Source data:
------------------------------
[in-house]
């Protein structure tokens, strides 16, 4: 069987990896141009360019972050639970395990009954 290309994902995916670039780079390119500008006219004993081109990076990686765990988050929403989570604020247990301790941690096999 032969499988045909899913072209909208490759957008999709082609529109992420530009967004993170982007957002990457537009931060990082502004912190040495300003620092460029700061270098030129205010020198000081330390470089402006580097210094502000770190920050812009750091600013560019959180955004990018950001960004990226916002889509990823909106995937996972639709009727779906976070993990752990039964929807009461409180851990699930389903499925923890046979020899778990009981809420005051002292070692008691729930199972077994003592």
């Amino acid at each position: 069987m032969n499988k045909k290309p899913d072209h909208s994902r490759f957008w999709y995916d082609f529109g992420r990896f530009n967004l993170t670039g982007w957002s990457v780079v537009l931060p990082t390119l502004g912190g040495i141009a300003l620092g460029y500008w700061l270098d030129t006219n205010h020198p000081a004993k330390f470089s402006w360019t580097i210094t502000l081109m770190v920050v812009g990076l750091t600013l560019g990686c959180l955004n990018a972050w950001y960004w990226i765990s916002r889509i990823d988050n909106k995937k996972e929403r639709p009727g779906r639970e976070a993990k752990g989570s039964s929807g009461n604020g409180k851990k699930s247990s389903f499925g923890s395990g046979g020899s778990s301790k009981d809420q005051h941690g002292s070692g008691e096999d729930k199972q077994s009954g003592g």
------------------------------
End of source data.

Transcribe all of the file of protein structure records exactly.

[in-house]
């Protein structure tokens, strides 16, 4: 069987990896141009360019972050639970395990009954 290309994902995916670039780079390119500008006219004993081109990076990686765990988050929403989570604020247990301790941690096999 032969499988045909899913072209909208490759957008999709082609529109992420530009967004993170982007957002990457537009931060990082502004912190040495300003620092460029700061270098030129205010020198000081330390470089402006580097210094502000770190920050812009750091600013560019959180955004990018950001960004990226916002889509990823909106995937996972639709009727779906976070993990752990039964929807009461409180851990699930389903499925923890046979020899778990009981809420005051002292070692008691729930199972077994003592």
């Amino acid at each position: 069987m032969n499988k045909k290309p899913d072209h909208s994902r490759f957008w999709y995916d082609f529109g992420r990896f530009n967004l993170t670039g982007w957002s990457v780079v537009l931060p990082t390119l502004g912190g040495i141009a300003l620092g460029y500008w700061l270098d030129t006219n205010h020198p000081a004993k330390f470089s402006w360019t580097i210094t502000l081109m770190v920050v812009g990076l750091t600013l560019g990686c959180l955004n990018a972050w950001y960004w990226i765990s916002r889509i990823d988050n909106k995937k996972e929403r639709p009727g779906r639970e976070a993990k752990g989570s039964s929807g009461n604020g409180k851990k699930s247990s389903f499925g923890s395990g046979g020899s778990s301790k009981d809420q005051h941690g002292s070692g008691e096999d729930k199972q077994s009954g003592g």